That sinking feeling … Prime Minster Kevin Rudd. Source: The Daily Telegraph
THE chance of Australia going to an early election has lessened, with internal Labor research exposing a negative shift in mood toward Prime Minister Kevin Rudd in key marginal seats in Sydney’s west.
A separate poll has also revealed that a growing number of voters believe that the Prime Minister was complacent and superficial.
While Labor sits comfortably ahead in the national polls, senior Labor Party officials have confirmed that there had been a softening of support for Mr Rudd in the marginal seats of western Sydney where Labor must hold ground to win an election.
There was an overriding message of “deliverability” and “believability”, said a senior Labor source, particularly on health.
“While they give him credit for his handling of the global financial crisis, there was a strong undercurrent of dissatisfaction around the idea of broken promises, particularly on health.”
The party’s national secretariat would not comment, however, several senior Labor sources confirmed that MPs have been partially briefed on ongoing focus group research which began late last year and continued over Christmas and into the new year.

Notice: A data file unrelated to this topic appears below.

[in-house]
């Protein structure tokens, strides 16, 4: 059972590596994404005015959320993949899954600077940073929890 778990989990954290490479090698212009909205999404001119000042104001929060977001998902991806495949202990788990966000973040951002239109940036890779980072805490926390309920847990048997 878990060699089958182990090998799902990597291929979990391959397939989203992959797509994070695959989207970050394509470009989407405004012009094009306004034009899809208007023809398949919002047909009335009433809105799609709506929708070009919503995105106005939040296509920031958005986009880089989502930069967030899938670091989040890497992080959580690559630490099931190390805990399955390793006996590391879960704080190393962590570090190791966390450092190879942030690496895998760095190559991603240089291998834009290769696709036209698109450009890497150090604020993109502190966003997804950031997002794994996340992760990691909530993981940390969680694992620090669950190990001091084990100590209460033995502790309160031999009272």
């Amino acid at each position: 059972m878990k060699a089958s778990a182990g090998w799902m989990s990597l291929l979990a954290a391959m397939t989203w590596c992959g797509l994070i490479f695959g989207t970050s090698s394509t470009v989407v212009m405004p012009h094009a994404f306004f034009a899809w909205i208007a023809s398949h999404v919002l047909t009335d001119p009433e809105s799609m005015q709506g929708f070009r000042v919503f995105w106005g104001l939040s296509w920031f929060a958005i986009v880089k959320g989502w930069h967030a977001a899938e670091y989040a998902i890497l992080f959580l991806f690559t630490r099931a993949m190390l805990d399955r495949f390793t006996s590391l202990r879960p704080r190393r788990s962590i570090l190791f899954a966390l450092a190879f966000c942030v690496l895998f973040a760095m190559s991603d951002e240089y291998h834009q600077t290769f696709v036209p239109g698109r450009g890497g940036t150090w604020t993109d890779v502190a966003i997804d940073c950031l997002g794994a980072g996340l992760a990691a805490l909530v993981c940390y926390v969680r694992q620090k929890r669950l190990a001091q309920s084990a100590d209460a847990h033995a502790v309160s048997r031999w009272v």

“It is the first time we’ve seen a dual message come through in the research,” they said.
It is also understood that a secret strategy meeting was held in Canberra last Wednesday night between Mr Rudd and NSW powerbroker Senator Mark Arbib over concerns about the Government’s flagging credibility – where it was decided that the axe would fall on Environment Minister Peter Garrett over the failed home insulation scheme.
The research, which is believed to have been conducted across key marginal Labor held seats including Lindsay and Macquarie as well as marginal Coalition seats of Greenway and Macarthur, also revealed that women had also begun to sour on Mr Rudd and that mixed messages were now starting to show up on the Government’s climate change policy.
Yesterday Mr Rudd continued his theme of getting “whacked” in the polls, despite a Newspoll proving not to be as dire as he had predicted.
“The bottom line is this, as I’ve said yesterday and the day before, the Government needs to do better, needs to deliver more, and get back to basics,” he said.